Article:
As the reputation is tied to your domain, it’s important to determine how your domain is used: who is sending on behalf of your domain, how many emails are being sent daily/weekly/monthly, are there any bad senders abusing your domain.
You can get all this data by implementing DMARC. DMARC reports give you complete visibility about email traffic coming from your domain.
The smart GlockApps DMARC Analytics tool helps you determine legal and illegal senders, know how the messages sent by your legitimate IP addresses pass SPF, DKIM, and DMARC validation, and monitor your domain usage over time. You can set up email notifications that the tool will send to you when it detects an authentication issue or sees unusual email traffic coming from your domain.
5. Separate Mail Streams by Domains (Sub-domains).
If you have different email streams, it is recommended to separate them by using sub-domains. For example, use one sub-domain for transactional emails, one for marketing emails, one for “cold emails”, and another for internal emails.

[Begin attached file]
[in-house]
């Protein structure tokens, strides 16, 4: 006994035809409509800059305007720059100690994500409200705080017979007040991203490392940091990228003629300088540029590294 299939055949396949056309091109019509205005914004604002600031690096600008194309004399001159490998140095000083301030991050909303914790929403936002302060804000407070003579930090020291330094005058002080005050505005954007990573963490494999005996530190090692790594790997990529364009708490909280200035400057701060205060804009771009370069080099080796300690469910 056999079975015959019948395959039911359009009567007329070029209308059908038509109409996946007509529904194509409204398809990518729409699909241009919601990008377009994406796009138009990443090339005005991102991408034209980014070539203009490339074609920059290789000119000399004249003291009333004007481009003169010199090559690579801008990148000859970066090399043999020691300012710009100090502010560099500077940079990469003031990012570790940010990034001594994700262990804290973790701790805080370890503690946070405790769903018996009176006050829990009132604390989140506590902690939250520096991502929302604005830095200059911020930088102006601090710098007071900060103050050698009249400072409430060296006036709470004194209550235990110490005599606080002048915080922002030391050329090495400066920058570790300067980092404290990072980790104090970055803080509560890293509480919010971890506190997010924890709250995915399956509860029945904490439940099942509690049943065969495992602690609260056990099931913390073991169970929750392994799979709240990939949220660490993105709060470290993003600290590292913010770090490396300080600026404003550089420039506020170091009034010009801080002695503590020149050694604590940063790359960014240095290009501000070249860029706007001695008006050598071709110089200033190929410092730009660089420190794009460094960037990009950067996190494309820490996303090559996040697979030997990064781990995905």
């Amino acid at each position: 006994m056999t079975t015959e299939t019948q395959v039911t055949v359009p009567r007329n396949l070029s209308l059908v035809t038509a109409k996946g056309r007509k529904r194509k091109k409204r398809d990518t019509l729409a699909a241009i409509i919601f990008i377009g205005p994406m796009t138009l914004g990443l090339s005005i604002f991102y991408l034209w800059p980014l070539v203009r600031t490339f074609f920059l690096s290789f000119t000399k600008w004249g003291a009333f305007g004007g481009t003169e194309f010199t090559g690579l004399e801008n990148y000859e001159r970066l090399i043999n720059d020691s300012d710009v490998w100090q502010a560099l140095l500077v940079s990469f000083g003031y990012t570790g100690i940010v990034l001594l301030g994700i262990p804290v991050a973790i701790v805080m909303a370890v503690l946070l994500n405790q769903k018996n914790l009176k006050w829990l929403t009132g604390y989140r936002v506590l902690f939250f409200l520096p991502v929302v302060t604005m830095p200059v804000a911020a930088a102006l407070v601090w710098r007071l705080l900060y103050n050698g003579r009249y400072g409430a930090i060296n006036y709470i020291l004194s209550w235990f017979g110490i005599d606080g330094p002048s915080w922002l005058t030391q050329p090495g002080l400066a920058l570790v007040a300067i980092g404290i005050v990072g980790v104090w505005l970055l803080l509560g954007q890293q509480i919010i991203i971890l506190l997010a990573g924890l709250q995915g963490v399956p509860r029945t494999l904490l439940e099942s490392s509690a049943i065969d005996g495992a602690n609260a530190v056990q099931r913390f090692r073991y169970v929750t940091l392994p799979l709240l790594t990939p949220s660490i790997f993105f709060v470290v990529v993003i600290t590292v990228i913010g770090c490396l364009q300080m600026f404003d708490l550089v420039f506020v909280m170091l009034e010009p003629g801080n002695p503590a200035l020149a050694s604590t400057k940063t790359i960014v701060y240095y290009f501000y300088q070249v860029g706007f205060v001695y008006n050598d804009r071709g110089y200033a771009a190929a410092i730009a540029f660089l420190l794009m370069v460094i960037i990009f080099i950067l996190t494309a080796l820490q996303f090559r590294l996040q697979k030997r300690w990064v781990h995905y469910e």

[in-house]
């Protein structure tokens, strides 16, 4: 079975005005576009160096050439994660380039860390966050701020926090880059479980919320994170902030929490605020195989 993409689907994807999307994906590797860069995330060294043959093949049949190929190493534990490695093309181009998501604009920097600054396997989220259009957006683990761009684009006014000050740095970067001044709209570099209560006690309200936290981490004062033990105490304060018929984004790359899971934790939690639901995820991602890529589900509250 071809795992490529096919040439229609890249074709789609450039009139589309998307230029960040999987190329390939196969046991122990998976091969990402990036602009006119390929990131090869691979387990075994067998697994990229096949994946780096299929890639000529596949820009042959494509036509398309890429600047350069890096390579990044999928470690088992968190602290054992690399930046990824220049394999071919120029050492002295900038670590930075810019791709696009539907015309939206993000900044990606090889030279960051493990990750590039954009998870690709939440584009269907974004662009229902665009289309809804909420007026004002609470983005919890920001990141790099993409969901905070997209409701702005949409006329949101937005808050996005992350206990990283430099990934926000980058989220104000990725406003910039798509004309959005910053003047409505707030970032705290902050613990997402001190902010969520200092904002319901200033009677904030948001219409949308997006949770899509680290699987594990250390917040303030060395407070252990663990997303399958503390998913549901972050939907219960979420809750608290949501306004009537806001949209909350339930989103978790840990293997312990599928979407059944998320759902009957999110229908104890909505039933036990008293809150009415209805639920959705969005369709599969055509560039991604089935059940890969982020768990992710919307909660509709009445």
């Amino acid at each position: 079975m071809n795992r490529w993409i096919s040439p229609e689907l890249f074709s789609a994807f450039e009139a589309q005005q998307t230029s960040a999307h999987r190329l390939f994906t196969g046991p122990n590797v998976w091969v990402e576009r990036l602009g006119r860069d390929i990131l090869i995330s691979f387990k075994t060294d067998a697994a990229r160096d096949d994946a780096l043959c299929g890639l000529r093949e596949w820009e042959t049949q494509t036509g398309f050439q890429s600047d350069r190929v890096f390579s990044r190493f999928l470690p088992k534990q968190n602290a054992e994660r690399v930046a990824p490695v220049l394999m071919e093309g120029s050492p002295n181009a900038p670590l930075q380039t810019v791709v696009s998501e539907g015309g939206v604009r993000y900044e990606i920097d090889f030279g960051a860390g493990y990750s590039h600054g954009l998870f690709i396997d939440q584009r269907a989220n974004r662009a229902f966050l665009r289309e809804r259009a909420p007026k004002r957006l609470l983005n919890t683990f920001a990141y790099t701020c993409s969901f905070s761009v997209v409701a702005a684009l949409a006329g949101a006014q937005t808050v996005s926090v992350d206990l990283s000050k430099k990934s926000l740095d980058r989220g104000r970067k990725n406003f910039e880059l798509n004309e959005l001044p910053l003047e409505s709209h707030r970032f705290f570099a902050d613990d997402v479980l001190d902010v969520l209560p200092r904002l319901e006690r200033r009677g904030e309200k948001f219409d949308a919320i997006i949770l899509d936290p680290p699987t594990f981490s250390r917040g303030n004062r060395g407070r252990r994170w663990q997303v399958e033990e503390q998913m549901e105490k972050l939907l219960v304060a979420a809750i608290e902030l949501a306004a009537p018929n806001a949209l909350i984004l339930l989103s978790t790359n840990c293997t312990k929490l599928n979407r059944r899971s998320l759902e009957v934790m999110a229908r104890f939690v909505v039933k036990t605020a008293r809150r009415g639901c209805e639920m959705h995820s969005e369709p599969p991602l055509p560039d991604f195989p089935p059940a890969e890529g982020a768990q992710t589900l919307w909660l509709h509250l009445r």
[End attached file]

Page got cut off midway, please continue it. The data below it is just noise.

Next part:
By doing this, you separate the reputations and if one mail stream is affected by a bad reputation, the others will not suffer (or the impact will not be as heavy as it would be).
Mailbox providers should measure the reputation of each sub-domain separately and treat emails sent from a sub-domain without regard to the reputation of the main domain. However, it depends on how bad things are. If the reputation of the main domain is critically low, it may impact the reputations of the sub-domains. We can’t assert it though, but it can happen.
6. Revise Email Content.
While content is less important than reputation, it’s still worth revision. Many content filters treat messages with links created by URL shorteners or with attachments, like PDF files, as suspicious. It’s better to host the file, page, or image on your own website and link to it from the email. Also, where possible, use your own domain in tracking links to help spam filters let your email through.
7. Segment and Send Based on Engagement.
Given that email engagement is the key factor in forming sender reputation, your goal at the remediation stage is to make as many people interact with your emails as possible. Segmenting your target audience and sending to your most recent and active subscribers is a good way to see results.
– Choose an activity window.
Pick up the recipients who have been engaged with your emails for the last 30 days. Some senders choose shorter times and some choose slightly longer times depending on how frequently they have been sending the emails. But don’t go too far back as the goal here is to identify those recipients known to have recently interacted with your messages.